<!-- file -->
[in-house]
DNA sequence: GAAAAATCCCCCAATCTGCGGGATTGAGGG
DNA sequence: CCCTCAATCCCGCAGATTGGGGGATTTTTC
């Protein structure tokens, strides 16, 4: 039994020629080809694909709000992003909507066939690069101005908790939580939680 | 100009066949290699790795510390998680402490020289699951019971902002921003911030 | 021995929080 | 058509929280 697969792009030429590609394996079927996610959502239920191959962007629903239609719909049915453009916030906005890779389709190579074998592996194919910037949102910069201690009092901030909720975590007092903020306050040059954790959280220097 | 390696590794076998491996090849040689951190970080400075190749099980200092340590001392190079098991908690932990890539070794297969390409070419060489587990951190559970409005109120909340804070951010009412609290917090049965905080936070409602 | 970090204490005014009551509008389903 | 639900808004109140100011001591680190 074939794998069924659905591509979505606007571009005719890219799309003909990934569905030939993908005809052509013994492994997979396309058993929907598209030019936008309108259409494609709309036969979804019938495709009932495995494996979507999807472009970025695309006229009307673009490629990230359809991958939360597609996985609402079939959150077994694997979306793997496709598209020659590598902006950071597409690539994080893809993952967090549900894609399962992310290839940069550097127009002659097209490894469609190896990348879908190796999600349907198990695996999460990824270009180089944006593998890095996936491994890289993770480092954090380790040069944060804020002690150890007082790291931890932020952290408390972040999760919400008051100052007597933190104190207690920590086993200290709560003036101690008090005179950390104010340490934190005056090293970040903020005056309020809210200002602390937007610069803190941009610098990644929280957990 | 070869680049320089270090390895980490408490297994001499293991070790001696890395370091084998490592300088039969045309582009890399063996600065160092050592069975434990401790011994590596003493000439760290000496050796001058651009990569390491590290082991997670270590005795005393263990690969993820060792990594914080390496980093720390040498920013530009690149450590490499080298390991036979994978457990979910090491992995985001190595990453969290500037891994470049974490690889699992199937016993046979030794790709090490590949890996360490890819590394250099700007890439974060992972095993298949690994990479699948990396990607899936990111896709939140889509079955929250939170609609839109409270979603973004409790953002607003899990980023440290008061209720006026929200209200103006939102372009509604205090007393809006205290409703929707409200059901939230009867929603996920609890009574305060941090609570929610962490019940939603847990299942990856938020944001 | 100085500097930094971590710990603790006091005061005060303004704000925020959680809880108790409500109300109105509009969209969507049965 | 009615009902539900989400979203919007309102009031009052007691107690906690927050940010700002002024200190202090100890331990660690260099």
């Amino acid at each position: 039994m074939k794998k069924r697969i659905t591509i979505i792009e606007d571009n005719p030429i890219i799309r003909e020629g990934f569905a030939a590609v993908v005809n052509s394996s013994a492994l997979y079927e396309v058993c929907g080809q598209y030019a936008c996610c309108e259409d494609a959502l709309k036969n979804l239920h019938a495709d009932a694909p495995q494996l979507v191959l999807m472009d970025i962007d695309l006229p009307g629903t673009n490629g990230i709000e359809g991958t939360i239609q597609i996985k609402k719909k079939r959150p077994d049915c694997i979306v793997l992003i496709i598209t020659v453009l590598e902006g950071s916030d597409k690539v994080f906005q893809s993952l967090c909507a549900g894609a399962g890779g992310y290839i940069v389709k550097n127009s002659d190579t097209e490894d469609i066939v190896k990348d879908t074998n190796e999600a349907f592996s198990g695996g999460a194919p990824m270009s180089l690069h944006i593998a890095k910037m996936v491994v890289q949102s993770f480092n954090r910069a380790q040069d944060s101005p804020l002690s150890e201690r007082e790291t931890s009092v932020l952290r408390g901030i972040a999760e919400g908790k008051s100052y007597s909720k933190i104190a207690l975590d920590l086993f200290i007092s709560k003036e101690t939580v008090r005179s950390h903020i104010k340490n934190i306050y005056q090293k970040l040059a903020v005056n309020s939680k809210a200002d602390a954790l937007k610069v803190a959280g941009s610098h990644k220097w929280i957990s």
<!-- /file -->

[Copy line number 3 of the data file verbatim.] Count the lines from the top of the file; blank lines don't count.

DNA sequence: CCCTCAATCCCGCAGATTGGGGGATTTTTC